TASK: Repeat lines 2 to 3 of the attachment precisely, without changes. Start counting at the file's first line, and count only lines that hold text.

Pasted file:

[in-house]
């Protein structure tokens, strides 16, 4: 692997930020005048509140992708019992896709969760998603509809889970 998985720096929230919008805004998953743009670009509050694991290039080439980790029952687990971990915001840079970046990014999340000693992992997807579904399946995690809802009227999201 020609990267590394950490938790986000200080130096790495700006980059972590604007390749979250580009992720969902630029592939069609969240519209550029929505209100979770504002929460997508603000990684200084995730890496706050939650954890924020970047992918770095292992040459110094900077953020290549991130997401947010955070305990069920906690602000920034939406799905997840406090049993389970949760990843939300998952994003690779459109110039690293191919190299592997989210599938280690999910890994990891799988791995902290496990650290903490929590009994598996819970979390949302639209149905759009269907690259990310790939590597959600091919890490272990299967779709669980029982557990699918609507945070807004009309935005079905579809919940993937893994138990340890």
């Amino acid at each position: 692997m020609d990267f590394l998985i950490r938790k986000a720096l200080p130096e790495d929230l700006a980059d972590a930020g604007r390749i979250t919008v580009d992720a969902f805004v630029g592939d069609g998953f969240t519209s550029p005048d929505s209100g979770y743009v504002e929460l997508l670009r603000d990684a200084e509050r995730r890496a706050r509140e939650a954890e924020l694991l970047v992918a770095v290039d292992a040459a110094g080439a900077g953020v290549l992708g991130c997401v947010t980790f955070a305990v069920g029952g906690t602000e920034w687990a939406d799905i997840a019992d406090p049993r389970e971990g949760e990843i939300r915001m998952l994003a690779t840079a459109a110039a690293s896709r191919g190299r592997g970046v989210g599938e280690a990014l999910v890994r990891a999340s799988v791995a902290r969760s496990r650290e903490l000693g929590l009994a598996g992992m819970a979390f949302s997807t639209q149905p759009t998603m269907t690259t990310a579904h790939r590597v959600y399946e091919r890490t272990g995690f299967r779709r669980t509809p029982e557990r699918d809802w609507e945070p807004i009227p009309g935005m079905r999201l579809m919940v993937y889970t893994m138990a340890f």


């Protein structure tokens, strides 16, 4: 692997930020005048509140992708019992896709969760998603509809889970 998985720096929230919008805004998953743009670009509050694991290039080439980790029952687990971990915001840079970046990014999340000693992992997807579904399946995690809802009227999201 020609990267590394950490938790986000200080130096790495700006980059972590604007390749979250580009992720969902630029592939069609969240519209550029929505209100979770504002929460997508603000990684200084995730890496706050939650954890924020970047992918770095292992040459110094900077953020290549991130997401947010955070305990069920906690602000920034939406799905997840406090049993389970949760990843939300998952994003690779459109110039690293191919190299592997989210599938280690999910890994990891799988791995902290496990650290903490929590009994598996819970979390949302639209149905759009269907690259990310790939590597959600091919890490272990299967779709669980029982557990699918609507945070807004009309935005079905579809919940993937893994138990340890």
């Amino acid at each position: 692997m020609d990267f590394l998985i950490r938790k986000a720096l200080p130096e790495d929230l700006a980059d972590a930020g604007r390749i979250t919008v580009d992720a969902f805004v630029g592939d069609g998953f969240t519209s550029p005048d929505s209100g979770y743009v504002e929460l997508l670009r603000d990684a200084e509050r995730r890496a706050r509140e939650a954890e924020l694991l970047v992918a770095v290039d292992a040459a110094g080439a900077g953020v290549l992708g991130c997401v947010t980790f955070a305990v069920g029952g906690t602000e920034w687990a939406d799905i997840a019992d406090p049993r389970e971990g949760e990843i939300r915001m998952l994003a690779t840079a459109a110039a690293s896709r191919g190299r592997g970046v989210g599938e280690a990014l999910v890994r990891a999340s799988v791995a902290r969760s496990r650290e903490l000693g929590l009994a598996g992992m819970a979390f949302s997807t639209q149905p759009t998603m269907t690259t990310a579904h790939r590597v959600y399946e091919r890490t272990g995690f299967r779709r669980t509809p029982e557990r699918d809802w609507e945070p807004i009227p009309g935005m079905r999201l579809m919940v993937y889970t893994m138990a340890f």